- Embedded processor subsystems with inherently lower power: Some subsystems offer multiple low-power modes including a sleep mode and a deep sleep mode. The use of low-power modes enables the rapid stopping and starting of the FPGA fabric and related I/Os, while preserving the state of the FPGA fabric and dramatically reducing power. It takes approximately 100 microseconds to enter the sleep mode and another roughly 100 microseconds to exit. While there, the state of the FPGA is maintained so that, upon exit, the device continues to operate from where it left off.
- The use of additional tools to minimize power: Users can further optimize their designs for lower power consumption by using various tools to compute power profiles and for smart floor-planning and power-optimized place and route.
All of these power-reduction features and capabilities are particularly important in high-speed, DSP-intensive system designs.
Challenges of DSP designs
DSP-intensive system designs require complex arithmetic computations, high memory bandwidth requirements, and high-speed serial transmission with dynamic reconfiguration. These requirements consume significant power at high performance levels. The new generation of FPGAs must be capable of handling these requirements with the lowest power consumption possible, and without compromising on performance. DSP system designers uses a number of different building blocks (multipliers, memories, transceivers, etc.) for their designs, and there can be significant differences in power consumption across various system architecture implementations depending on the FPGAs used.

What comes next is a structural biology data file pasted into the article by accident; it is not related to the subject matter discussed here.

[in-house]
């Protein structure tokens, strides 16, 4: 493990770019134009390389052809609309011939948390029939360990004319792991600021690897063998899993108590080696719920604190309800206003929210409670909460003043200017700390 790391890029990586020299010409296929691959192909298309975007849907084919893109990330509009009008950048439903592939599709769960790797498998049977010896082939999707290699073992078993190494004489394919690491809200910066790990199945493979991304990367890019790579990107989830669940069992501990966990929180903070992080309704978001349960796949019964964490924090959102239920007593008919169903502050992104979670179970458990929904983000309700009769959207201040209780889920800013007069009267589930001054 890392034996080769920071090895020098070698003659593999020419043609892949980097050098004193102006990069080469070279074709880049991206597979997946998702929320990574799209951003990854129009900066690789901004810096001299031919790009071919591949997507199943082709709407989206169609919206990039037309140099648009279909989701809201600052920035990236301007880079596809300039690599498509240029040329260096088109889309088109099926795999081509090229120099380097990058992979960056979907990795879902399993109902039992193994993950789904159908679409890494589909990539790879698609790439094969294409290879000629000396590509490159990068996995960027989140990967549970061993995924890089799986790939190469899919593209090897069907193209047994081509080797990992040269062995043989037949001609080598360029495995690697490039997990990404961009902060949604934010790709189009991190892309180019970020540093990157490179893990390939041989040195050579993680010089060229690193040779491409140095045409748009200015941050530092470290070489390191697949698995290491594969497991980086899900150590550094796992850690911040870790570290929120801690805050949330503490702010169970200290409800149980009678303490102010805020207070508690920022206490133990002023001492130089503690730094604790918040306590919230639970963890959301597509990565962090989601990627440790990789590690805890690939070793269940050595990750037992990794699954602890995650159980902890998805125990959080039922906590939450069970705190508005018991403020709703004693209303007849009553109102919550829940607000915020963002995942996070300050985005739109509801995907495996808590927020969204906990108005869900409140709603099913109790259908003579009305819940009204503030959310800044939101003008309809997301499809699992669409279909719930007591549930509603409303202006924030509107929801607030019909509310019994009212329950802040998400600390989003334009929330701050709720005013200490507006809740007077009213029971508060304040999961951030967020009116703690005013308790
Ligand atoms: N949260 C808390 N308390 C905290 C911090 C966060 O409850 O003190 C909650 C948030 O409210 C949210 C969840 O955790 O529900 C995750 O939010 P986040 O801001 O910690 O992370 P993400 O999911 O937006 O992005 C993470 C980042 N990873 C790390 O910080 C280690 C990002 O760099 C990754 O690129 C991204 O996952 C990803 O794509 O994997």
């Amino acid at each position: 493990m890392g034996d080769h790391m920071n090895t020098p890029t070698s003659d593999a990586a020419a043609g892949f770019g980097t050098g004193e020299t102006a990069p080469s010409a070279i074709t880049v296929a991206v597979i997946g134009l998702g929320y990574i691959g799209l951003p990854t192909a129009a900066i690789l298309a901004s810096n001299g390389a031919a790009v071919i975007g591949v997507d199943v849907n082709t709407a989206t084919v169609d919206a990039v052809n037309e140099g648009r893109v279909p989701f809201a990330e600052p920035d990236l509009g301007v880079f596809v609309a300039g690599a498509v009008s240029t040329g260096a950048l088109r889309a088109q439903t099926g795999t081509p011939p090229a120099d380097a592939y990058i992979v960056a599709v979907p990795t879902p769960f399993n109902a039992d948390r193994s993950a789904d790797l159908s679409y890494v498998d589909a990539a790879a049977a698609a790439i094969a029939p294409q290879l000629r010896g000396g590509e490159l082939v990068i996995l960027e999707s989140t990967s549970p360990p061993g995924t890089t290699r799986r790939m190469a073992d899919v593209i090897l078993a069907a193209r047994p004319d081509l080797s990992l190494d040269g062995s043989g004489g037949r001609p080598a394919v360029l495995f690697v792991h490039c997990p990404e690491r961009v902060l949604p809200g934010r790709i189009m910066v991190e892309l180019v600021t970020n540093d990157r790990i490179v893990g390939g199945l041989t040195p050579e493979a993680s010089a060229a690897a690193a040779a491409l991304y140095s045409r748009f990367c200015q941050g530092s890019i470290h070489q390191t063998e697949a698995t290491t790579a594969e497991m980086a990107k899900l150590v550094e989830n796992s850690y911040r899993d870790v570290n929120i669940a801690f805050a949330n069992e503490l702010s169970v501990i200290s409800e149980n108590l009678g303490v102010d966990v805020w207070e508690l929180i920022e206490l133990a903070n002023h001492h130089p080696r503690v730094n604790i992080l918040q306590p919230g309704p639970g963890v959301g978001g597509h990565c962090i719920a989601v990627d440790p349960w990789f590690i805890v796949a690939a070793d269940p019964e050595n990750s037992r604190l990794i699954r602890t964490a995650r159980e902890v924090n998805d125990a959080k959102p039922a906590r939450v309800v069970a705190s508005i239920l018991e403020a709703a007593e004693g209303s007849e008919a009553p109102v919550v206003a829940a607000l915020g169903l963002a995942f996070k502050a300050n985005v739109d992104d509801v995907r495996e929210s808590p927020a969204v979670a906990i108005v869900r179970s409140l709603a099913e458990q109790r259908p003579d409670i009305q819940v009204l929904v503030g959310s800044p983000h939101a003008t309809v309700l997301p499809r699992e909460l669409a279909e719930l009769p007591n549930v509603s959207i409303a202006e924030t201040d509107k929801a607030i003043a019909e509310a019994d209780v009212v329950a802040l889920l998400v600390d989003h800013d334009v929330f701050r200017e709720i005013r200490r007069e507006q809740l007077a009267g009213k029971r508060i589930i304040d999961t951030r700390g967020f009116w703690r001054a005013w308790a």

All FPGAs have hard multipliers as a basic computational unit and play a vital role in total power within the overall system power budget. To study this, Microsemi conducted research on finite impulse response (FIR) filters with different architectures and analyzed the power consumption of each based on the number of multipliers vs. the frequency of operation.
A FIR filter is a DSP block that is frequently used to remove unwanted noise while improving signal quality, or to shape signal spectrum in a variety applications. There are several FIR filter architectures, including transpose and systolic (with or without symmetry). Each of these two architectures has special characteristics related to total initial latency, the number of DSP blocks, the throughput or performance, and the number of pipeline registers. The difference between the two architectures is illustrated in Figure 4, which shows the symmetric versions of transpose and systolic 16-Tap FIRs.